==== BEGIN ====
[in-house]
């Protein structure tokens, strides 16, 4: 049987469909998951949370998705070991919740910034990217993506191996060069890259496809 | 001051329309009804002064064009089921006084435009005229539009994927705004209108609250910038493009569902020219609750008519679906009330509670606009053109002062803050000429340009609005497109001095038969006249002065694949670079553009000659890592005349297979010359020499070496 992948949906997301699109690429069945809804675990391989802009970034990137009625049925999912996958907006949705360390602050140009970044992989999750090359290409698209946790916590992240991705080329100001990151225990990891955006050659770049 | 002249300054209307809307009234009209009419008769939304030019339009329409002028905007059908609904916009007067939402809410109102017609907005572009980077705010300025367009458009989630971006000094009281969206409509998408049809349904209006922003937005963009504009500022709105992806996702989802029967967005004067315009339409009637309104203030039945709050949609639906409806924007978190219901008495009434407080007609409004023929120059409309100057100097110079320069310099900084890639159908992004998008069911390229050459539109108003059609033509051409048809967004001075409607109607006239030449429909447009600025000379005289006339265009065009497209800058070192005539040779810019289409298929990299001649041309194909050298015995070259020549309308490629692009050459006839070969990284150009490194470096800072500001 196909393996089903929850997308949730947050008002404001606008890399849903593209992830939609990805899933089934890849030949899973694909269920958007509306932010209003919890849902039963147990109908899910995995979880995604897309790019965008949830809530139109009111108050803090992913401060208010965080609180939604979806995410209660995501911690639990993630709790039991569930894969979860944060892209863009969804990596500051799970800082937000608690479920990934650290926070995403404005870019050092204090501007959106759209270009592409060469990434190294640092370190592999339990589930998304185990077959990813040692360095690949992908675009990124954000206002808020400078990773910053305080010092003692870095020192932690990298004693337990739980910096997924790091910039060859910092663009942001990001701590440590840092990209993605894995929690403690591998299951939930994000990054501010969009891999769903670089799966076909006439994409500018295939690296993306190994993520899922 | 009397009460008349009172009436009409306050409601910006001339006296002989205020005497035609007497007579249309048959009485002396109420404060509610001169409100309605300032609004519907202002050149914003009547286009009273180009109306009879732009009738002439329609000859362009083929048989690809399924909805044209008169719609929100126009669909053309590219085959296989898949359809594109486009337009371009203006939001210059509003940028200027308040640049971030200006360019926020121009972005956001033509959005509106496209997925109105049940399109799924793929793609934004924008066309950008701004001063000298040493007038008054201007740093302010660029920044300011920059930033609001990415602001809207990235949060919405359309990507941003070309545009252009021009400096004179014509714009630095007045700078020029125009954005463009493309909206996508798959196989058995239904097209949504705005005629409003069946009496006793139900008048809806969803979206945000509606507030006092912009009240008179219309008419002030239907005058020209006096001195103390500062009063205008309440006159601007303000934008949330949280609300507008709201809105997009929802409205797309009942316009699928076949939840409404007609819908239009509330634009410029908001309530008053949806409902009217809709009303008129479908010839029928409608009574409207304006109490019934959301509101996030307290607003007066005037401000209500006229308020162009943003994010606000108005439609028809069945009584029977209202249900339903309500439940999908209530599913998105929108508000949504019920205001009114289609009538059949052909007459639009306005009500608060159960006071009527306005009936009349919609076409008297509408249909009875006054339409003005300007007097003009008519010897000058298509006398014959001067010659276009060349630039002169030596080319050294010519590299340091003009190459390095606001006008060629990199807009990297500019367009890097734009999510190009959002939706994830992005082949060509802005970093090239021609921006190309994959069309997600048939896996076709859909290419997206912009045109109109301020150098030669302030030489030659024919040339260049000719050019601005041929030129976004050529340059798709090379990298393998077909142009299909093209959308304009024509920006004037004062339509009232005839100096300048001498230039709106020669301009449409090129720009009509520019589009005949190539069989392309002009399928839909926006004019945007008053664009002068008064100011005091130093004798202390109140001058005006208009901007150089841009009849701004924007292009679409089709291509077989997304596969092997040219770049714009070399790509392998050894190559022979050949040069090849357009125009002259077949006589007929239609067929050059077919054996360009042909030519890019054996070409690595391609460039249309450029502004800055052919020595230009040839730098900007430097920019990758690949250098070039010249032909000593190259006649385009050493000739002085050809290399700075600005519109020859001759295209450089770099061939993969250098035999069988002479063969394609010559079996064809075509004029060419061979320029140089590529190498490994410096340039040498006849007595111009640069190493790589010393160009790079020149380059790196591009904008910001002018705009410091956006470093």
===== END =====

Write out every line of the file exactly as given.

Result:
[in-house]
């Protein structure tokens, strides 16, 4: 049987469909998951949370998705070991919740910034990217993506191996060069890259496809 | 001051329309009804002064064009089921006084435009005229539009994927705004209108609250910038493009569902020219609750008519679906009330509670606009053109002062803050000429340009609005497109001095038969006249002065694949670079553009000659890592005349297979010359020499070496 992948949906997301699109690429069945809804675990391989802009970034990137009625049925999912996958907006949705360390602050140009970044992989999750090359290409698209946790916590992240991705080329100001990151225990990891955006050659770049 | 002249300054209307809307009234009209009419008769939304030019339009329409002028905007059908609904916009007067939402809410109102017609907005572009980077705010300025367009458009989630971006000094009281969206409509998408049809349904209006922003937005963009504009500022709105992806996702989802029967967005004067315009339409009637309104203030039945709050949609639906409806924007978190219901008495009434407080007609409004023929120059409309100057100097110079320069310099900084890639159908992004998008069911390229050459539109108003059609033509051409048809967004001075409607109607006239030449429909447009600025000379005289006339265009065009497209800058070192005539040779810019289409298929990299001649041309194909050298015995070259020549309308490629692009050459006839070969990284150009490194470096800072500001 196909393996089903929850997308949730947050008002404001606008890399849903593209992830939609990805899933089934890849030949899973694909269920958007509306932010209003919890849902039963147990109908899910995995979880995604897309790019965008949830809530139109009111108050803090992913401060208010965080609180939604979806995410209660995501911690639990993630709790039991569930894969979860944060892209863009969804990596500051799970800082937000608690479920990934650290926070995403404005870019050092204090501007959106759209270009592409060469990434190294640092370190592999339990589930998304185990077959990813040692360095690949992908675009990124954000206002808020400078990773910053305080010092003692870095020192932690990298004693337990739980910096997924790091910039060859910092663009942001990001701590440590840092990209993605894995929690403690591998299951939930994000990054501010969009891999769903670089799966076909006439994409500018295939690296993306190994993520899922 | 009397009460008349009172009436009409306050409601910006001339006296002989205020005497035609007497007579249309048959009485002396109420404060509610001169409100309605300032609004519907202002050149914003009547286009009273180009109306009879732009009738002439329609000859362009083929048989690809399924909805044209008169719609929100126009669909053309590219085959296989898949359809594109486009337009371009203006939001210059509003940028200027308040640049971030200006360019926020121009972005956001033509959005509106496209997925109105049940399109799924793929793609934004924008066309950008701004001063000298040493007038008054201007740093302010660029920044300011920059930033609001990415602001809207990235949060919405359309990507941003070309545009252009021009400096004179014509714009630095007045700078020029125009954005463009493309909206996508798959196989058995239904097209949504705005005629409003069946009496006793139900008048809806969803979206945000509606507030006092912009009240008179219309008419002030239907005058020209006096001195103390500062009063205008309440006159601007303000934008949330949280609300507008709201809105997009929802409205797309009942316009699928076949939840409404007609819908239009509330634009410029908001309530008053949806409902009217809709009303008129479908010839029928409608009574409207304006109490019934959301509101996030307290607003007066005037401000209500006229308020162009943003994010606000108005439609028809069945009584029977209202249900339903309500439940999908209530599913998105929108508000949504019920205001009114289609009538059949052909007459639009306005009500608060159960006071009527306005009936009349919609076409008297509408249909009875006054339409003005300007007097003009008519010897000058298509006398014959001067010659276009060349630039002169030596080319050294010519590299340091003009190459390095606001006008060629990199807009990297500019367009890097734009999510190009959002939706994830992005082949060509802005970093090239021609921006190309994959069309997600048939896996076709859909290419997206912009045109109109301020150098030669302030030489030659024919040339260049000719050019601005041929030129976004050529340059798709090379990298393998077909142009299909093209959308304009024509920006004037004062339509009232005839100096300048001498230039709106020669301009449409090129720009009509520019589009005949190539069989392309002009399928839909926006004019945007008053664009002068008064100011005091130093004798202390109140001058005006208009901007150089841009009849701004924007292009679409089709291509077989997304596969092997040219770049714009070399790509392998050894190559022979050949040069090849357009125009002259077949006589007929239609067929050059077919054996360009042909030519890019054996070409690595391609460039249309450029502004800055052919020595230009040839730098900007430097920019990758690949250098070039010249032909000593190259006649385009050493000739002085050809290399700075600005519109020859001759295209450089770099061939993969250098035999069988002479063969394609010559079996064809075509004029060419061979320029140089590529190498490994410096340039040498006849007595111009640069190493790589010393160009790079020149380059790196591009904008910001002018705009410091956006470093």